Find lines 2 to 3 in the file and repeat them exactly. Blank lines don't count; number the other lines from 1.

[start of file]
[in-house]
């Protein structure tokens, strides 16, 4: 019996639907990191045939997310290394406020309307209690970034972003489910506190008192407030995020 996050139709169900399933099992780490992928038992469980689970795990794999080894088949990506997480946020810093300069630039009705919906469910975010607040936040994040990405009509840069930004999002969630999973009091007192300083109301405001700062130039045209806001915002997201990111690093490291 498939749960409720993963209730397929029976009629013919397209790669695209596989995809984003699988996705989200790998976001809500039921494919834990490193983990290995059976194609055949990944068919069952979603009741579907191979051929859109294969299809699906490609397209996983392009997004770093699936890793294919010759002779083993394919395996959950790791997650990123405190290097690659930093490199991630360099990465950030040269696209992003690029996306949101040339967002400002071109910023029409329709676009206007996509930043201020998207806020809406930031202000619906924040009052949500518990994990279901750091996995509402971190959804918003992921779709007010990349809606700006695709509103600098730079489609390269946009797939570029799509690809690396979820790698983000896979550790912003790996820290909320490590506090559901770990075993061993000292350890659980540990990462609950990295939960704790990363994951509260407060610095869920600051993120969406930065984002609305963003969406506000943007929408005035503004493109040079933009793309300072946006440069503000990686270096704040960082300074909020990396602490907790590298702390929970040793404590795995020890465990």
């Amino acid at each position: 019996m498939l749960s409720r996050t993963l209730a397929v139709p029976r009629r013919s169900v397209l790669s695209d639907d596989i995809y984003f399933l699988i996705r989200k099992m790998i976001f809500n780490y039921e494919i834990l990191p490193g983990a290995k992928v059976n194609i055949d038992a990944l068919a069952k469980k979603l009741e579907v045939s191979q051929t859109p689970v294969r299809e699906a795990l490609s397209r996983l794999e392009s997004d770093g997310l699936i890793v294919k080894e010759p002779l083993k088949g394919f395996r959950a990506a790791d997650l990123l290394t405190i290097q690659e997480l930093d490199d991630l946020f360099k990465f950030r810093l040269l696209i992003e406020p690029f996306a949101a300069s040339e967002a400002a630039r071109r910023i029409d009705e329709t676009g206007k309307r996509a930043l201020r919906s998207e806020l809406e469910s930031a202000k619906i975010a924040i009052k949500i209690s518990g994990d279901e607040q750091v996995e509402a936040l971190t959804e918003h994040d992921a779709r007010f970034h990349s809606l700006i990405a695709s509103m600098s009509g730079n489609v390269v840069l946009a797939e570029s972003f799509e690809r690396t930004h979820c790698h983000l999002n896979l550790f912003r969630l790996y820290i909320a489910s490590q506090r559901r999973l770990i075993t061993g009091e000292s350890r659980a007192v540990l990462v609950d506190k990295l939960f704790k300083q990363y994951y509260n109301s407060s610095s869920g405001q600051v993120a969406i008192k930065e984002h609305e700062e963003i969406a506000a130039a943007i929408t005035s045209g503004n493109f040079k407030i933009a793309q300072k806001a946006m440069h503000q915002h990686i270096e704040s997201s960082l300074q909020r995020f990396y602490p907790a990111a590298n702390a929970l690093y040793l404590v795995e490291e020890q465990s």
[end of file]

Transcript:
């Protein structure tokens, strides 16, 4: 019996639907990191045939997310290394406020309307209690970034972003489910506190008192407030995020 996050139709169900399933099992780490992928038992469980689970795990794999080894088949990506997480946020810093300069630039009705919906469910975010607040936040994040990405009509840069930004999002969630999973009091007192300083109301405001700062130039045209806001915002997201990111690093490291 498939749960409720993963209730397929029976009629013919397209790669695209596989995809984003699988996705989200790998976001809500039921494919834990490193983990290995059976194609055949990944068919069952979603009741579907191979051929859109294969299809699906490609397209996983392009997004770093699936890793294919010759002779083993394919395996959950790791997650990123405190290097690659930093490199991630360099990465950030040269696209992003690029996306949101040339967002400002071109910023029409329709676009206007996509930043201020998207806020809406930031202000619906924040009052949500518990994990279901750091996995509402971190959804918003992921779709007010990349809606700006695709509103600098730079489609390269946009797939570029799509690809690396979820790698983000896979550790912003790996820290909320490590506090559901770990075993061993000292350890659980540990990462609950990295939960704790990363994951509260407060610095869920600051993120969406930065984002609305963003969406506000943007929408005035503004493109040079933009793309300072946006440069503000990686270096704040960082300074909020990396602490907790590298702390929970040793404590795995020890465990």
């Amino acid at each position: 019996m498939l749960s409720r996050t993963l209730a397929v139709p029976r009629r013919s169900v397209l790669s695209d639907d596989i995809y984003f399933l699988i996705r989200k099992m790998i976001f809500n780490y039921e494919i834990l990191p490193g983990a290995k992928v059976n194609i055949d038992a990944l068919a069952k469980k979603l009741e579907v045939s191979q051929t859109p689970v294969r299809e699906a795990l490609s397209r996983l794999e392009s997004d770093g997310l699936i890793v294919k080894e010759p002779l083993k088949g394919f395996r959950a990506a790791d997650l990123l290394t405190i290097q690659e997480l930093d490199d991630l946020f360099k990465f950030r810093l040269l696209i992003e406020p690029f996306a949101a300069s040339e967002a400002a630039r071109r910023i029409d009705e329709t676009g206007k309307r996509a930043l201020r919906s998207e806020l809406e469910s930031a202000k619906i975010a924040i009052k949500i209690s518990g994990d279901e607040q750091v996995e509402a936040l971190t959804e918003h994040d992921a779709r007010f970034h990349s809606l700006i990405a695709s509103m600098s009509g730079n489609v390269v840069l946009a797939e570029s972003f799509e690809r690396t930004h979820c790698h983000l999002n896979l550790f912003r969630l790996y820290i909320a489910s490590q506090r559901r999973l770990i075993t061993g009091e000292s350890r659980a007192v540990l990462v609950d506190k990295l939960f704790k300083q990363y994951y509260n109301s407060s610095s869920g405001q600051v993120a969406i008192k930065e984002h609305e700062e963003i969406a506000a130039a943007i929408t005035s045209g503004n493109f040079k407030i933009a793309q300072k806001a946006m440069h503000q915002h990686i270096e704040s997201s960082l300074q909020r995020f990396y602490p907790a990111a590298n702390a929970l690093y040793l404590v795995e490291e020890q465990s």